Although most adult patients have a mild and benign course, they often experience painful eye irritation, severe dental caries, and dyspareunia. Pediatric patients often do not have early sicca syndrome symptomatology but often have recurrent parotitis. Because of the insidious nature of these symptoms, patients often do not seek medical attention until more severe symptoms appear years later. The time from disease onset until diagnosis is often 9 years in adults and perhaps as long as 3 years in pediatric patients. In a multicenter retrospective review of 40 patients, few major complications were reported from time of onset (follow-up, 0-7.5 y).8 According to another small report of pediatric patients with at least 3 years follow-up, minimal progression in disease status was reported.9 Some pediatric patients may develop systemic features that involve the nervous system, kidney, and lungs.10,8,11
Lymphoproliferative disorders increase 40-fold in adult Sjögren syndrome. Although significant lymphoproliferation usually remains confined to the salivary and lacrimal glands, extraglandular lymphoproliferation (eg, lymphadenopathy, hepatosplenomegaly) sometimes resembles lymphoma (eg, pseudolymphoma) but may herald frank malignancies, including non-Hodgkin lymphoma, Waldenström macroglobulinemia, and B-cell lymphoma. Associations with lymphoproliferative diseases remain unclear in pediatric populations.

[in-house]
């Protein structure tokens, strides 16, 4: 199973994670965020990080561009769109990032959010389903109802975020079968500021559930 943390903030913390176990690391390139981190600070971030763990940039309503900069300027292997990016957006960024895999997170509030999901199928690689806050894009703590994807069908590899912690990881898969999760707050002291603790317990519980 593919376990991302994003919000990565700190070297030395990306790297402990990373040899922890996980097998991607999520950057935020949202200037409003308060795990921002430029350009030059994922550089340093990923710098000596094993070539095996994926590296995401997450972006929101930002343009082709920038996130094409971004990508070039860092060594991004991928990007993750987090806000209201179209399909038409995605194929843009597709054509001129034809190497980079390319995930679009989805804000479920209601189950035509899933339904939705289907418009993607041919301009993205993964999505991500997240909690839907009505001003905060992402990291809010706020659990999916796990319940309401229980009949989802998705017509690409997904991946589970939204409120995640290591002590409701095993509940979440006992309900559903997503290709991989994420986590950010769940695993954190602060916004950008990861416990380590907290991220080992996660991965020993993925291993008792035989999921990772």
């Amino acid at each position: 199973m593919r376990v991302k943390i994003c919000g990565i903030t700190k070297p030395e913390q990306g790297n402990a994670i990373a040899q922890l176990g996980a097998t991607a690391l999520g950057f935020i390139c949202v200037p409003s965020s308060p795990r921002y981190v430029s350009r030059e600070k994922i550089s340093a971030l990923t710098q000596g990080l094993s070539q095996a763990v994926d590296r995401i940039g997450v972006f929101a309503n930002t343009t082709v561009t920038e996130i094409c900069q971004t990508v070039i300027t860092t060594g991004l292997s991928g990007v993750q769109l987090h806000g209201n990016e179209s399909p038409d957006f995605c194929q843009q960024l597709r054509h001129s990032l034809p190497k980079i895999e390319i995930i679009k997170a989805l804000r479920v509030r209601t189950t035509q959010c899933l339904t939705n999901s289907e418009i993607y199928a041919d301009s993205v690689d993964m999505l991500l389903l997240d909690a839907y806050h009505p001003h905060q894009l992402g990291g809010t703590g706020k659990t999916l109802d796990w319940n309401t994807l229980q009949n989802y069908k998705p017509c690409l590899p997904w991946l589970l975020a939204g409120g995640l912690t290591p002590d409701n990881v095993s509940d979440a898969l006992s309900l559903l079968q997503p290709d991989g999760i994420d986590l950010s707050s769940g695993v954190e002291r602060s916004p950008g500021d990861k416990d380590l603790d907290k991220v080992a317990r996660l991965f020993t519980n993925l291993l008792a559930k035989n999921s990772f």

Sjögren syndrome is relatively rare in childhood. The mean age of diagnosis in primary juvenile Sjögren syndrome is 10 years in 2 studies.6,8 The peak incidence in adult populations is around the fourth and fifth decades of life.
Clinical manifestations of pediatric Sjögren syndrome may vary more than those seen in adults with the disease.9 The constellation of symptoms seen in children (eg, lower frequency of sicca syndrome, higher rates of parotid enlargement, higher prevalence of immunologic markers) may be similar to those found in young adult patients (ie, <35>13
- Sicca syndrome
- Keratoconjunctivitis: Symptoms include dry eyes with reduced tear production, gritty or sandy sensation under the lids, red eyes, and photosensitivity. Keratoconjunctivitis is less prominent in primary juvenile Sjögren syndrome.6,8,14 Lacrimal gland enlargement appears to be a feature in both primary and secondary pediatric Sjögren syndrome.
- Xerostomia: Symptoms include decreased saliva production that leads to difficulties with chewing, swallowing, and even speech; abnormality in taste and smell; dental caries; mucosal burning sensation; sensitivity to spicy and acidic foods and beverages; increased risk for oral candidiasis; hoarseness of voice, and dysphonia (common in adults). Recurrent parotitis appears to be the most common oroglandular manifestation in pediatric populations.6,8
- Musculoskeletal symptoms
- Arthralgia (often noninflammatory), morning stiffness, nonerosive arthritis
- Myalgia, muscle weakness
- Cutaneous findings
- Raynaud phenomenon
- Nonthrombocytopenic purpura, especially of lower extremities
- Nasal, vaginal, and cutaneous dryness
- GI symptoms
- Dysphagia, nausea, epigastric, and abdominal pain
- Achalasia (in children)
- Achlorhydria, chronic atrophic gastritis (adult patients)
- Primary biliary cirrhosis
- Pulmonary findings
- Dyspnea due to mild interstitial disease
- Dry cough
- Renal findings - Interstitial nephritis and renal tubular acidosis
- Other symptoms - Fatigue, depression, and insomnia
- Parotid gland enlargement and recurrent parotitis (most prominent feature in pediatric populations)6,8,14